Chapter 1
First, I want to address one thing I already have a problem with in this chapter. It really isn't a real problem but it is mentioned twice: "Referees are encouraged to set this adventure in the sewers beneath a town in their campaign world to provide context and color appropriate to their games."
The only reason why I have a problem with it is because even though the information on Dalentown is about a page and a half it still has a LOT of information on major locations/NPCs in the town. It highlights seven different locations and a total of sixteen NPCs. Half of the NPCs have their class/es and levels mentioned by their name. So I would use this town as where the adventure takes place rather than taking the adventure to another location. Though, you can do that with ease. There are four different adventure hooks listed including the traditional, "So, you're in a tavern..." hook. Also, there is an Events Table that is used to cause havoc within Dalentown. The events are to be used when the adventurers are either taking too much time in the town or when they go back up to rest and such. It is to give that feeling that if the adventurers don't act on what's going on below Dalentown then eventually there may not even be a Dalentown. I like that because it keeps the adventure going and so when things get slow, which can happen in any game, you can use the events to bring the players back into the game.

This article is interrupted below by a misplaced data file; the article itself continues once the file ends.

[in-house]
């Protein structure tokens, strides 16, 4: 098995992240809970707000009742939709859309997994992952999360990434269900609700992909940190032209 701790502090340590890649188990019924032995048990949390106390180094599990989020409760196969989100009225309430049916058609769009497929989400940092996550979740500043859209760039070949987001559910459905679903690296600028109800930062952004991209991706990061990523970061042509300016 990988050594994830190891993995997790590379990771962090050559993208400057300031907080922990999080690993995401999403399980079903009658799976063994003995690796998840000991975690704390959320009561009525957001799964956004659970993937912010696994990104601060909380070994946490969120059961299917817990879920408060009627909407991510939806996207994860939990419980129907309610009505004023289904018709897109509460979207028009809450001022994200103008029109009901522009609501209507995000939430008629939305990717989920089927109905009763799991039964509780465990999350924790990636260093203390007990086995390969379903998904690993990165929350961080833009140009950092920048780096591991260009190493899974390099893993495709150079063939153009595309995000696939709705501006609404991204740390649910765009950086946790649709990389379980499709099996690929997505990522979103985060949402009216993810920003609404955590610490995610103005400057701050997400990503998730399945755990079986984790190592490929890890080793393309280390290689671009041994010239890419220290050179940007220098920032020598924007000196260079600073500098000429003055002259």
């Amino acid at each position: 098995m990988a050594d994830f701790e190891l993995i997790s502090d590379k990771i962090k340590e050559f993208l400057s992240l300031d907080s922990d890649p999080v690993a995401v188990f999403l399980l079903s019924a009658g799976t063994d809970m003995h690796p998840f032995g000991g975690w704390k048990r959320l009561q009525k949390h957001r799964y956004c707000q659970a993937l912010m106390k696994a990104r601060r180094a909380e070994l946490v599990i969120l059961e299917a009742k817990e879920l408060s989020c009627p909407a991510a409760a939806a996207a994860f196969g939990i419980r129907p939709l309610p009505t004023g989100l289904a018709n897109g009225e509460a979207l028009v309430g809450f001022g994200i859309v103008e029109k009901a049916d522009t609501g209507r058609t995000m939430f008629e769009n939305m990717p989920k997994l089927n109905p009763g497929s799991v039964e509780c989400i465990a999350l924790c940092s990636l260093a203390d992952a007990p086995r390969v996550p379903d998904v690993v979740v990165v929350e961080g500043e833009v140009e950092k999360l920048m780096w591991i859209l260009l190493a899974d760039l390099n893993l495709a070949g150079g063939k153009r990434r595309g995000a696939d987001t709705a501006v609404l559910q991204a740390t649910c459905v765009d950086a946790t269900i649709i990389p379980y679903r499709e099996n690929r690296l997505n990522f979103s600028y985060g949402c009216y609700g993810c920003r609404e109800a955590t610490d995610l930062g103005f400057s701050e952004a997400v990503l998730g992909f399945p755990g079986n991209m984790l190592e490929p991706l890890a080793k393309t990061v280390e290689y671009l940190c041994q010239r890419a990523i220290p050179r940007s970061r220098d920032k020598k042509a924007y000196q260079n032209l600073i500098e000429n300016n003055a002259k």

Chapters 2 & 3
These two chapters detail the adventure in the traditional format that we are all familiar with. But I really want to say how much I LOVE what they did with the maps and the location details. If you're reading my blog regularly then you know I write One-Page Adventures because I find that most modules can be a little too overwhelming for me to run. But this module isn't overwhelming at all. And the reason why is because of this:
The very first map within the adventure has about 15 rooms but only 2 of them is described and the final location (the last map in the adventure) has many, many rooms but only 10 of them are described.

This might discourage some GMs who might need information on every single nook and cranny but for me this is perfect. It gives me a lot of room to make this module my own. And I also expect if I were a player in this module under three different GMs that I would have three different takes on this module.